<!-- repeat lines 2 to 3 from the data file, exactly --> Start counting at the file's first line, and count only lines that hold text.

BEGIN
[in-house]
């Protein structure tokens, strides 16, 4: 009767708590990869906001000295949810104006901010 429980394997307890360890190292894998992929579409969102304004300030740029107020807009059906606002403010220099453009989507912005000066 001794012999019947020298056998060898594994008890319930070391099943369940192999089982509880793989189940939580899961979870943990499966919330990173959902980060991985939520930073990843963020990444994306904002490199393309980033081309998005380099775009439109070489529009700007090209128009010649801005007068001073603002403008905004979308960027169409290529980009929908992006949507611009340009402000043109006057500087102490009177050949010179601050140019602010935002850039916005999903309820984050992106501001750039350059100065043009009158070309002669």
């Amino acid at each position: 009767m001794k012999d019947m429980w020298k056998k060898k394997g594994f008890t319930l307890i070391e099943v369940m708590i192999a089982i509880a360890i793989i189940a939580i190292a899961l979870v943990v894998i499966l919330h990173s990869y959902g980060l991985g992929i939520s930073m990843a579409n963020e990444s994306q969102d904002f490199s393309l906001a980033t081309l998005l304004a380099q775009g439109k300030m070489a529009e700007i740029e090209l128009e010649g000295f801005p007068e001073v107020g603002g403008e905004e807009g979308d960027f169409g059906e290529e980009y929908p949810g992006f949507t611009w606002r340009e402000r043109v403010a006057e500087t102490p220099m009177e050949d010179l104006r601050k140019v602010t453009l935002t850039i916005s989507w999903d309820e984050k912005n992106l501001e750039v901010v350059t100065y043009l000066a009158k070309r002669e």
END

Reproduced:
């Protein structure tokens, strides 16, 4: 009767708590990869906001000295949810104006901010 429980394997307890360890190292894998992929579409969102304004300030740029107020807009059906606002403010220099453009989507912005000066 001794012999019947020298056998060898594994008890319930070391099943369940192999089982509880793989189940939580899961979870943990499966919330990173959902980060991985939520930073990843963020990444994306904002490199393309980033081309998005380099775009439109070489529009700007090209128009010649801005007068001073603002403008905004979308960027169409290529980009929908992006949507611009340009402000043109006057500087102490009177050949010179601050140019602010935002850039916005999903309820984050992106501001750039350059100065043009009158070309002669």
């Amino acid at each position: 009767m001794k012999d019947m429980w020298k056998k060898k394997g594994f008890t319930l307890i070391e099943v369940m708590i192999a089982i509880a360890i793989i189940a939580i190292a899961l979870v943990v894998i499966l919330h990173s990869y959902g980060l991985g992929i939520s930073m990843a579409n963020e990444s994306q969102d904002f490199s393309l906001a980033t081309l998005l304004a380099q775009g439109k300030m070489a529009e700007i740029e090209l128009e010649g000295f801005p007068e001073v107020g603002g403008e905004e807009g979308d960027f169409g059906e290529e980009y929908p949810g992006f949507t611009w606002r340009e402000r043109v403010a006057e500087t102490p220099m009177e050949d010179l104006r601050k140019v602010t453009l935002t850039i916005s989507w999903d309820e984050k912005n992106l501001e750039v901010v350059t100065y043009l000066a009158k070309r002669e």